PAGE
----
For those who haven’t been reading, this week’s HAL JORDAN AND THE GREEN LANTERN CORPS #50 is the final issue of the series. But it’s more than a finale for the Rebirth-launched Green Lantern comic, it’s also the end of an era. Writer Robert Venditti is leaving the Corps for new projects (you’re reading HAWKMAN, right?) and concluding a run of suitably cosmic proportions. Let’s think about that for a moment. It’s easy to forget now, but when Venditti started on Green Lantern, he was taking over for none other than Geoff Johns (no pressure there). Six years has passed since then, and over that time, Venditti has followed boldly in Johns’ footsteps in redefining and reinvigorating the very foundations on which the Green Lantern Corps are built. He’s done this quietly and confidently, through different eras and a highly acclaimed reboot.
But to realize Venditti’s accomplishment, it’s important to remember exactly what makes the GLC important in the first place. You need to look back at the core of the Corps, if you will, and give a close examination at just what makes them matter in the scope of the massive and ever evolving multiverse. So, it’s a good thing that’s exactly what issue #50, the finale of the appropriately named “Last Charge” storyline set out to do.
If you’re coming into issue #50 after having lapsed on your GLC reading for a while, don’t panic. The Corps can feel a bit dense at times, but you don’t need to worry about going back and reading a full six years of comics to get the important moments out of the story. In fact, you could rewind the clocks just a bit, back to issue #42 and the start of the “Darkstar Rising” arc to get your feet under you and still do just fine here in the finale.
Much it has to do with a Green Lantern named Tomar-Tu. If you’re unfamiliar with him, here’s a bit of background. Tomar-Tu’s father was a legendary Lantern named Tomar-Re, who isn’t around anymore. For quite some time, Tomar-Tu has been struggling with his father’s legacy and some decidedly darker impulses surrounding his need for revenge and “justice.” Recently, Tomar-Tu found himself at a crossroads in confronting a ruthless and remorseless serial killer named Romat-Ru and took the extreme path, murdering Romat in cold blood rather than bringing him in to face an official sentencing.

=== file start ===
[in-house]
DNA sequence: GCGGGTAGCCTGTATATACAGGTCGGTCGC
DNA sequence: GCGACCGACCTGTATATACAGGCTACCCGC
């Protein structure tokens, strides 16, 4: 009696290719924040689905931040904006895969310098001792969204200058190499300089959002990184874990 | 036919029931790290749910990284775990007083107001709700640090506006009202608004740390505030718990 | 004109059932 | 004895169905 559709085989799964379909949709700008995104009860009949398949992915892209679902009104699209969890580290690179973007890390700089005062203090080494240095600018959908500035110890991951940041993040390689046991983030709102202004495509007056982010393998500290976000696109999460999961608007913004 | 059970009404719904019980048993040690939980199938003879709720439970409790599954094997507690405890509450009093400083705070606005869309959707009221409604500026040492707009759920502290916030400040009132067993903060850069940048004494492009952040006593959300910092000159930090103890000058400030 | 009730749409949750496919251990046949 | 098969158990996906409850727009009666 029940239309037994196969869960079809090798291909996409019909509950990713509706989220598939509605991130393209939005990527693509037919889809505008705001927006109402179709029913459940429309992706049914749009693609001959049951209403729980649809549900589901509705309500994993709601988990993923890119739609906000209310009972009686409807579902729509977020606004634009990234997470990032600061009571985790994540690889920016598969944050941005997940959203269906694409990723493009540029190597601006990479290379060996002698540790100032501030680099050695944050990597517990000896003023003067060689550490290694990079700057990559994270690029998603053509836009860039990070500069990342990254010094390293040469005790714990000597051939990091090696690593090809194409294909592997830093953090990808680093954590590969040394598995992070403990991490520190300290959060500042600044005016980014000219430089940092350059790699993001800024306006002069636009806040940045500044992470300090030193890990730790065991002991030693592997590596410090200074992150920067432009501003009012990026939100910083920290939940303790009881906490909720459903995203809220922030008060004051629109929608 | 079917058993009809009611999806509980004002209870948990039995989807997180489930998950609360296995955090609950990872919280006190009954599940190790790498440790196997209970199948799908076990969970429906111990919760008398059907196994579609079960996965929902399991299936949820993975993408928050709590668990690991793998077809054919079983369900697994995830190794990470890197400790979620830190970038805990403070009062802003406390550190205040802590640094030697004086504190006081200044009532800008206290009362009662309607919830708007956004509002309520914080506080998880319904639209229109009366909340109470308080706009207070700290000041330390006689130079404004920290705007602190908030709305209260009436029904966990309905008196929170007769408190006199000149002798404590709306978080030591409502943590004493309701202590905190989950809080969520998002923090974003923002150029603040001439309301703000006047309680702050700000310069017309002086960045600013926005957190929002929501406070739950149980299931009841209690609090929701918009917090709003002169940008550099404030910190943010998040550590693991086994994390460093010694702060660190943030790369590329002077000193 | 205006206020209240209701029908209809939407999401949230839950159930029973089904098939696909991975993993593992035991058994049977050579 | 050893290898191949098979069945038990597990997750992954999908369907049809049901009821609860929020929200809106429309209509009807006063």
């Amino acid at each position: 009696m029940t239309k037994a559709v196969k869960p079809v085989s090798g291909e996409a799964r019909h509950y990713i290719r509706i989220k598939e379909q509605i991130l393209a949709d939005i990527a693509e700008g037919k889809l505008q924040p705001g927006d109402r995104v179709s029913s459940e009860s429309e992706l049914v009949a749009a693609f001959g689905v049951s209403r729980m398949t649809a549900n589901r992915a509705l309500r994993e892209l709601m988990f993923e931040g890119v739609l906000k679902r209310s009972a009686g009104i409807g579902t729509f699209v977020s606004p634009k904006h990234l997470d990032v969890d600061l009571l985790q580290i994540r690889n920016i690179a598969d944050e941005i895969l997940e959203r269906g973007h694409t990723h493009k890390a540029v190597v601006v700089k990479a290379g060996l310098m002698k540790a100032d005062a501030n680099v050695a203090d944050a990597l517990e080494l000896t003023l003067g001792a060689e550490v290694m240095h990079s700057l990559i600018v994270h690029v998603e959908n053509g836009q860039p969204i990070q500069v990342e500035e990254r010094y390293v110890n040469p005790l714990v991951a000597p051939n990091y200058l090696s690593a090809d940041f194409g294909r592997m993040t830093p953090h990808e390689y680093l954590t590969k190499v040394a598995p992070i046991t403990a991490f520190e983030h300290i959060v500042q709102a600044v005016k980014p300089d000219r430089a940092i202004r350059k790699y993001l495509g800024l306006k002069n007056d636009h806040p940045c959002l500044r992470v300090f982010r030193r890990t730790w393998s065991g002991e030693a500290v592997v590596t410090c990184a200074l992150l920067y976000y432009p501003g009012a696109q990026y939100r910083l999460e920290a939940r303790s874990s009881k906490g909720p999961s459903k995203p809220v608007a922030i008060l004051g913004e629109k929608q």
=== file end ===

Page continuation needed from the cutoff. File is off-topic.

When this was discovered, Tomar-Tu was brought in and stripped of his ring for violating the Corps’ strict rule against killing, but as you could probably guess, the whole event opened up a real can of worms for the GLC. Tomar believed that he had made the right call and would do it again if he had to. He had come to believe the Corps’ rules against capital punishment were archaic and ineffective—a band aid at best and at worst, a death sentence for innocent people who would wind up future victims to the criminals the GLC let survive.
At a surface level, it’s not hard to say Tomar is insane—he is—but his ideological challenge turned the screws on the very core tenants of the GLC and that question, whether or not murder and justice could ever be synonymous, became an ongoing conflict for everyone in the Corps.
That’s where the Darkstars come in. If you’ve never encountered them, that’s all right, they haven’t been around in a while. They’re essentially Tomar’s new methodology made manifest: a team of very Lantern-like entities selected by “mantles” that allow them to exact perfect, brutal and absolute justice on the galaxy.
This is, more or less, where “Last Charge” picks up as the ultimate showdown between the GLC and the Darkstars—two warring factions with two very different definitions for what it means to bring justice to the sectors of space clashing with one another for explosive (and surprising) effect.
It’s the perfect way to end an incredible run, and a story that is sure to go down in Green Lantern history as a definitive moment for the very soul of the Corps. After all, it’s not often that they’re forced to confront the very worst hypothetical parts of themselves—that’s kind of what the whole “willpower” thing is supposed to prevent, right? But the Darkstars—and Tomar-Tu—are a very special case.
And don’t think for a second this finale is truly the end. Though it may be the conclusion of an incredible run, things for the Corps are only just beginning in the post-Rebirth world. Jump in here now and prepare yourself for what comes next, brush up on your lapsed lore, or just get a feel for the current cosmic status quo because the future, much like Green Lantern’s light, is shining bright.
HAL JORDAN AND THE GREEN LANTERN CORPS #50 by Robert Venditti, Rafa Sandoval, Jordi Tarragona and Tomeu Morey is now available in print and as a digital download.
Meg Downey writes about the DC Universe for DCComics.com and covers DC’s Legends of Tomorrow for the #DCTV Couch Club. Look for her on Twitter at @rustypolished.